Something charged the air last Thursday night in Common Grounds at 8 p.m. About forty-five students sat around the stage in anticipation of a Spiritual Life Week event featuring comedic actor/author and 1992 Eastern Mennonite Seminary graduate Ted Swartz. Swartz had partnered with long-time friend and 1986 EMU graduate Lee E. Eshleman to create a Bible-based comedic acting duo for twenty years, before Eshleman took his own life in 2007 while suffering from clinical depression. Swartz was the speaker for Spiritual Life Week, discussing his journey of healing and redefinition after Eshleman’s death.
Swartz sat on a stool on stage and announced that he was leaving the time open to discussing his journey; he encouraged anyone who had questions for him about his acting and spiritual life (during his time with Eshleman as well as afterwards) to ask them.
An individual asked Swartz why he did not take on the attitude of “screw the church” after Eshleman died. “Part of me did,” Swartz revealed. However, all in all, Swartz stated that his home church was “a place of safety and comfort” and because of it he eventually began to heal. He emphasized that “no healing happens overnight.”
“A Stumbling, Bumbling…
An individual during the Common Grounds session asked Swartz if he knew that Eshleman was dealing with depression, and if so, how he dealt with that knowledge. Swartz stated that he had known, and it was an “elephant in the room” that soon became Eshleman’s identity, and then the identity of both of them.
While Swartz never had a blunt conversation with Eshleman about his struggles, Swartz emphasized that it is important to live one’s own life as well as to be there for someone struggling with depression. “Lee was never ready to do something, and that is part of the disease,” Swartz explained.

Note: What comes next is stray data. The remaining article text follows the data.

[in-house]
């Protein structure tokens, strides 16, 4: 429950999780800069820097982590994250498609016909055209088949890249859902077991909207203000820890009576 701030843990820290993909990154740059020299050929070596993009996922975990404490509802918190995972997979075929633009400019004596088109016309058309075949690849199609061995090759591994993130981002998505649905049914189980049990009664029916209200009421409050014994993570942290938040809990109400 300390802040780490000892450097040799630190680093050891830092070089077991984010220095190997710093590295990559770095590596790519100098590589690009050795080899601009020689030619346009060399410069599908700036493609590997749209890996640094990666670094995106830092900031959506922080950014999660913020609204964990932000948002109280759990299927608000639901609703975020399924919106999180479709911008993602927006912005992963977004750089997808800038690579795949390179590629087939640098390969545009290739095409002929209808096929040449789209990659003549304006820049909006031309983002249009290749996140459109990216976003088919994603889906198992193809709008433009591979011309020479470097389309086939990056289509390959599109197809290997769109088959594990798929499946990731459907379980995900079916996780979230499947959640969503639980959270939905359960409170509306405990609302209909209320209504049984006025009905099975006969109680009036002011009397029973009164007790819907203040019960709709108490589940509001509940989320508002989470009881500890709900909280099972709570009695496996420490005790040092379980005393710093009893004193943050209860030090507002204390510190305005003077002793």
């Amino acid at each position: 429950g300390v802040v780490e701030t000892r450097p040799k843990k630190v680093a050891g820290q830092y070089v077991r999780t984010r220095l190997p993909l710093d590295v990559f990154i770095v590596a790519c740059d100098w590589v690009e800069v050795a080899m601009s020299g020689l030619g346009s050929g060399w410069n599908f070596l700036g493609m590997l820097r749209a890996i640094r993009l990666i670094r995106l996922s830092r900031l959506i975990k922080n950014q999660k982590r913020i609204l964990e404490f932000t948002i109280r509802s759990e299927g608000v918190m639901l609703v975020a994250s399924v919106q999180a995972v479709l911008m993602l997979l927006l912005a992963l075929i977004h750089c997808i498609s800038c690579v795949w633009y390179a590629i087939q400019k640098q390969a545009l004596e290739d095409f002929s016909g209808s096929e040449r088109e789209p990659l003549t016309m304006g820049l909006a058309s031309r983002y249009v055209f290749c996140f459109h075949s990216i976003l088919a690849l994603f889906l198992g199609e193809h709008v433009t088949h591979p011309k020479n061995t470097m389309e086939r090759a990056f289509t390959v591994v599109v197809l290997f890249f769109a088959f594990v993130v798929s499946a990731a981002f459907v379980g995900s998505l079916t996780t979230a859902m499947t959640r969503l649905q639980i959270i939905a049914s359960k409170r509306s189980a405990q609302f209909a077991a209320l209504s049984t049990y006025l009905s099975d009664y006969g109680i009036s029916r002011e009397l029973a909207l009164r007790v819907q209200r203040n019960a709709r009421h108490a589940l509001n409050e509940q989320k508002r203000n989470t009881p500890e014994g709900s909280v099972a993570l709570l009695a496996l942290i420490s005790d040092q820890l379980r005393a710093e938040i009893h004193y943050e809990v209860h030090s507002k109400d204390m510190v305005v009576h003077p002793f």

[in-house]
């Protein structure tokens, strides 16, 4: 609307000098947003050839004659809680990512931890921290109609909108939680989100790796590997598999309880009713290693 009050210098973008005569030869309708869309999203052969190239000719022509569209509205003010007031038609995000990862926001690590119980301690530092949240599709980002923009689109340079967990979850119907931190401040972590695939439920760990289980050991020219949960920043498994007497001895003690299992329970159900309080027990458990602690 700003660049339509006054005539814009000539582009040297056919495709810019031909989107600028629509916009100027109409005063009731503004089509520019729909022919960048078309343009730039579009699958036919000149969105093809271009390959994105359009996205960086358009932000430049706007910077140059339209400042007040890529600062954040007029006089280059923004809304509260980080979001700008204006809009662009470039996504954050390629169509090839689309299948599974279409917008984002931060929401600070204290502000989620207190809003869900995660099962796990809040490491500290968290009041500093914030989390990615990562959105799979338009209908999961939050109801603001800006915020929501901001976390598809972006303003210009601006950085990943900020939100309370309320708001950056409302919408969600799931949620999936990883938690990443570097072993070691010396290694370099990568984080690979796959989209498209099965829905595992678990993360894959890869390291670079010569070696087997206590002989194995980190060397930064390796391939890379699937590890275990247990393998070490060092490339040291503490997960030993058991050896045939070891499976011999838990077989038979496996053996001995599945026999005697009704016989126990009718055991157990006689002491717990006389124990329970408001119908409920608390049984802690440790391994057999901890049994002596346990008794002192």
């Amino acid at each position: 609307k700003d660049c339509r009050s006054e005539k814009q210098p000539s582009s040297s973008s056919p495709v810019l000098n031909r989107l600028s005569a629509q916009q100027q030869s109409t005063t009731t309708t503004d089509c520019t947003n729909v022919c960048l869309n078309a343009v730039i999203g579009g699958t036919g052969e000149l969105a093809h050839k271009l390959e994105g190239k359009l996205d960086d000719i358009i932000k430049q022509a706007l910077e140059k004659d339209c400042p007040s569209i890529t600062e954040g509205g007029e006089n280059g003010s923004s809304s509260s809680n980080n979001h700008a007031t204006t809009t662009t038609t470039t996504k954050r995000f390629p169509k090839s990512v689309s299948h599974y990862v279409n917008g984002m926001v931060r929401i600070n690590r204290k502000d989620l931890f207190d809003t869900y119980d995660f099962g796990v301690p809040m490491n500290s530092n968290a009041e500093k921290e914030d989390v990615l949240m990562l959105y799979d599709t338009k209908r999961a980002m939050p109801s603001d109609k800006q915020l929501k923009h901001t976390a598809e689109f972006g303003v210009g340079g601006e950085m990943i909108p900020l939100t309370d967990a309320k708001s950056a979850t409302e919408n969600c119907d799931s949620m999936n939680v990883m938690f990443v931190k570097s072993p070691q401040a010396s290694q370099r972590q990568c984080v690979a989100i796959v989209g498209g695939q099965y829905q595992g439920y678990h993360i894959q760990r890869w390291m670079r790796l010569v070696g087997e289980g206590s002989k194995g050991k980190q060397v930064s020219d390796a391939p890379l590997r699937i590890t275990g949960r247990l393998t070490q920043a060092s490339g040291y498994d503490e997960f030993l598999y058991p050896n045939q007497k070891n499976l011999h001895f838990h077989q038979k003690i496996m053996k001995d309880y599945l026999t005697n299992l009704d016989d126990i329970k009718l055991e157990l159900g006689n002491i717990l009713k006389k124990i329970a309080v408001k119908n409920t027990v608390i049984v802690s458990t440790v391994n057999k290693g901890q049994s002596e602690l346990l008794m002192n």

He remembered affirming Eshleman’s acting on a scene they performed hours before Eshleman’s death, but still shared that he and others who knew Eshleman personally “all have guilt.” He advised the audience to “hear” those with depression, and to “take it seriously, ask them to get help that’s better than you [a counselor or other psychology professional].”
Responding to the event, senior Audrey Hoover stated, “It’s good to hear. I’ve lost a friend, so it’s good to hear from someone who’s gone through the experience, about how to heal.”
Swartz continued the Common Grounds Event by reading a few excerpts from his book “Laughter is Sacred Space: The Not-So-Typical Journey of a Mennonite Actor.” Afterwards, he showed a video clip of himself and Eshleman acting out their version of the story of Nicodemus. Later he showed clips of them doing a “concentration exercise” backstage, one of the duo cooking, and one of the two speaking in melodramatic monologues about their acting relationship. “These are fun for me to watch,” Swartz commented warmly. “I find myself only watching Lee.”
Junior Stephanie Shelly commented, “It was a nice stress-reliever to be able to be both honest and to have some laughs.”
Later in the night Swartz was asked if the feelings he had expressed about needing to be in the community of the church but also feeling the desire to run away from it also described his feelings about God after Eshleman’s death. Swartz responded, “Yes, that was a huge part of my life for a while. It’s not over; no journey is ever over… I see the expressions of God in community more clearly than in anything else.” He then added, “I have no easy answers.”